This article describes some ideas on getting a successful software development process.
A successful project:
- Depends on the expertise of the team. Don’t try to push many new technologies to a project. It will be difficult for the team to get acquainted with them and deliver a quality project. Small steps are the best.
- Depends on the level of communication. Enforce communication among the team members. Even if they are working remotely. Make sure they have the right tools for chatting and video conferencing.
- Depends on the degree of delegation to take decisions. Don’t try to guess what your customers want. On custom solutions it’s probable they have a pretty clear idea of wht they want. Involve them. Let them participate in the process.
- Depends on whether they have direct contact with the customer or not. Let your developers ask questions to the project shareholders. It will give them a clearer idea of what the customer is looking for.
- Depends on whether the project has been planned or not. Document ideas, meetings, mock-ups. Create links and make them available to everyone in the project. Create a document of requirements and keep it updated.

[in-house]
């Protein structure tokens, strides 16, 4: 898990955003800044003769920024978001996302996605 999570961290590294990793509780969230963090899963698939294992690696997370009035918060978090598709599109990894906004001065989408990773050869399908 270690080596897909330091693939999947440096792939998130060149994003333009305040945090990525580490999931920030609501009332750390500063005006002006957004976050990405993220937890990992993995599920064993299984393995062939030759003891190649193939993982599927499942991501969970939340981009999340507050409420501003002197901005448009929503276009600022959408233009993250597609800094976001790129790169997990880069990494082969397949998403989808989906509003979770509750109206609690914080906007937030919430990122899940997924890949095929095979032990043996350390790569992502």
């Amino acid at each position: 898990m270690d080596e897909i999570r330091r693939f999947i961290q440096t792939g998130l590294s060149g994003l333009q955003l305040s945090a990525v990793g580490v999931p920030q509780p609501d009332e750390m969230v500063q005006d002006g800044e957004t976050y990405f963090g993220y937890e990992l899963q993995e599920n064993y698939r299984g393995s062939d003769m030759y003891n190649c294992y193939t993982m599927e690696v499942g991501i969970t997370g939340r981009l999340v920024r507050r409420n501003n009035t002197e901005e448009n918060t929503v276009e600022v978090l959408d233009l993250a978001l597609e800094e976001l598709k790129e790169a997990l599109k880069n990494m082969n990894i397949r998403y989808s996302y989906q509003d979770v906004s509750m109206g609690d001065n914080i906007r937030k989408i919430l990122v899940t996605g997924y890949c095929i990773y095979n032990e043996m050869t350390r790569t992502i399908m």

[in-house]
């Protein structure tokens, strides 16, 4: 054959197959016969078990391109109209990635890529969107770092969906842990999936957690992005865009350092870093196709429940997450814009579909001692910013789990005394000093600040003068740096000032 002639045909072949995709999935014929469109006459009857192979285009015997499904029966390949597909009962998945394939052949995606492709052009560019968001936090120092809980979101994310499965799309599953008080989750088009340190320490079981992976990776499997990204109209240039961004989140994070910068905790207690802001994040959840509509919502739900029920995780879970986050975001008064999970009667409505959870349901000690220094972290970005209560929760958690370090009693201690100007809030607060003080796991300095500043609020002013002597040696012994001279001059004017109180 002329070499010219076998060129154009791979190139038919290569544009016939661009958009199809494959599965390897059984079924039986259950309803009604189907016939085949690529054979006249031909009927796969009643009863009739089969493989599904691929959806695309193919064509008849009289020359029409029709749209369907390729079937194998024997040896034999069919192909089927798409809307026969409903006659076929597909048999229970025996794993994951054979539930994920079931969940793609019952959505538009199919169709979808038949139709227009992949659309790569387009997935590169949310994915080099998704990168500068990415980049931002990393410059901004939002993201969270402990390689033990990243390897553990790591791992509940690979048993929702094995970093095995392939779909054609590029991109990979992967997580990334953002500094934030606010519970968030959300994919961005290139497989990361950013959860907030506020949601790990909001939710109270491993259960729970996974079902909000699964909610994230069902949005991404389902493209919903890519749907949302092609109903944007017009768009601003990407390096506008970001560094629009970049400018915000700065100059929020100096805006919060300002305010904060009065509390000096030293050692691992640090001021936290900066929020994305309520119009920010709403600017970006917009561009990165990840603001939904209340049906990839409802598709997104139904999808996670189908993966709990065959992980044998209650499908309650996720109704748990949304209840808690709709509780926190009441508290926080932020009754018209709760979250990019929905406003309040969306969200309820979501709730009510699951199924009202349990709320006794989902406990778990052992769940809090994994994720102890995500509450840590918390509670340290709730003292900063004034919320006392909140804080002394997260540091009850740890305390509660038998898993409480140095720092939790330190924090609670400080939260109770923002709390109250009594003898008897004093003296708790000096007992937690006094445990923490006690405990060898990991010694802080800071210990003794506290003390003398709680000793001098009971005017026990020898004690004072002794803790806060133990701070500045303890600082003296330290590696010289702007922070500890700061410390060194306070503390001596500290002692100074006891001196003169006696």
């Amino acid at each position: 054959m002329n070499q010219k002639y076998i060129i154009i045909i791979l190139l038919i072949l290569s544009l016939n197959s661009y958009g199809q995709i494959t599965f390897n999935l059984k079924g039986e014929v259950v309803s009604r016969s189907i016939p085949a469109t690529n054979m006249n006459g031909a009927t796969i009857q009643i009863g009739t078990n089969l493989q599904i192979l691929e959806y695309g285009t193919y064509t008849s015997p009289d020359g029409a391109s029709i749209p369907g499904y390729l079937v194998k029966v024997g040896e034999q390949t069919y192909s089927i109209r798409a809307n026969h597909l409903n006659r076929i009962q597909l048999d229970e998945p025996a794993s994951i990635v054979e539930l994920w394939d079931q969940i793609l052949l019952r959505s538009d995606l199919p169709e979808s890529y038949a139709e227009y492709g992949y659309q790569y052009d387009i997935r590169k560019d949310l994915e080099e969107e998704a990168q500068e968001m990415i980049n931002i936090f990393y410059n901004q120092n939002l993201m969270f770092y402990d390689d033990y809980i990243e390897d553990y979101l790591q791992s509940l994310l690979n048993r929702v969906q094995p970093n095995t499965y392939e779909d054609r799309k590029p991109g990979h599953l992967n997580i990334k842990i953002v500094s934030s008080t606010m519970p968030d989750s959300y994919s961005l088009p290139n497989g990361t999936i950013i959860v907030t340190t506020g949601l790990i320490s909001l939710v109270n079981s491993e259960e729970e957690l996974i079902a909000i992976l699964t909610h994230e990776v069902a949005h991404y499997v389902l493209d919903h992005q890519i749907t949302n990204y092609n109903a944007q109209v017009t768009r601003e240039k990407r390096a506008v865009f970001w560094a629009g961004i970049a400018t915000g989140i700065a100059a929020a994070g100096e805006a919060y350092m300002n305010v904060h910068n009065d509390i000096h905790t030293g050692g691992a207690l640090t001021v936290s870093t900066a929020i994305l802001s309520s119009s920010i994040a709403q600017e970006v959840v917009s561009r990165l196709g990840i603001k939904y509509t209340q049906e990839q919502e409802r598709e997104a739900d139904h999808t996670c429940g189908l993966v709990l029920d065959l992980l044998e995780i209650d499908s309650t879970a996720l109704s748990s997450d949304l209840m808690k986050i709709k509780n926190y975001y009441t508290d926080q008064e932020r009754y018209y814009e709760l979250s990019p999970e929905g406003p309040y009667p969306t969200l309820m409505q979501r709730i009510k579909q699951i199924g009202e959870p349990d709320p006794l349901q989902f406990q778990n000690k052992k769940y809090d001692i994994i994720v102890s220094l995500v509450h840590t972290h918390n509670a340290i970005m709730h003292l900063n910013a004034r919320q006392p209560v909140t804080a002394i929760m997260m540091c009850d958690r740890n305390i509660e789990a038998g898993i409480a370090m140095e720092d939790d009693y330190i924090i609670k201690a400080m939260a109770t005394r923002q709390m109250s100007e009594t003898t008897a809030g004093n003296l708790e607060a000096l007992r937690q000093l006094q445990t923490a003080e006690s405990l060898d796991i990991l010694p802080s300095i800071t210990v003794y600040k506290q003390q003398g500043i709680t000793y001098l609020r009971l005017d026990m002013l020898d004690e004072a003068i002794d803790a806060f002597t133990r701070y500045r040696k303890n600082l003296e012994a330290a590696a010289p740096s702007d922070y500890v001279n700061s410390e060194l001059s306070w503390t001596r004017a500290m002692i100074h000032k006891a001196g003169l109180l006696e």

Things that may affect the process or its final result:
- Lack of experience in technologies
- Lack of testing UI mock-ups with internal users and customers
- Missing requirements or constantly changing them
- Short deadlines
- Price tag very low. This point and the previous one can get the team to work extended hours, get them tired and deploy a low quality project.
- Communication issues among team members. Local and overseas.
- Working on different time zones.
- If an overseas team works on something for which they have a wrong concept, then by the day when you see it, it may already be too late to undo it.
- Questions/answers between overseas and local team may take about a day to get solved. Sometimes even more.
- Poor decision making. Involve the customer. Involve those who should know the answer.
- Ambiguity in decisions. Be crystal clear on what you expect.
- Lack of human resources. Like no software analyst to define a process.
- Endless meetings with few decisions at the end. Yes, I’ve been to 5 hour meetings from where we come out with no answers and even more questions.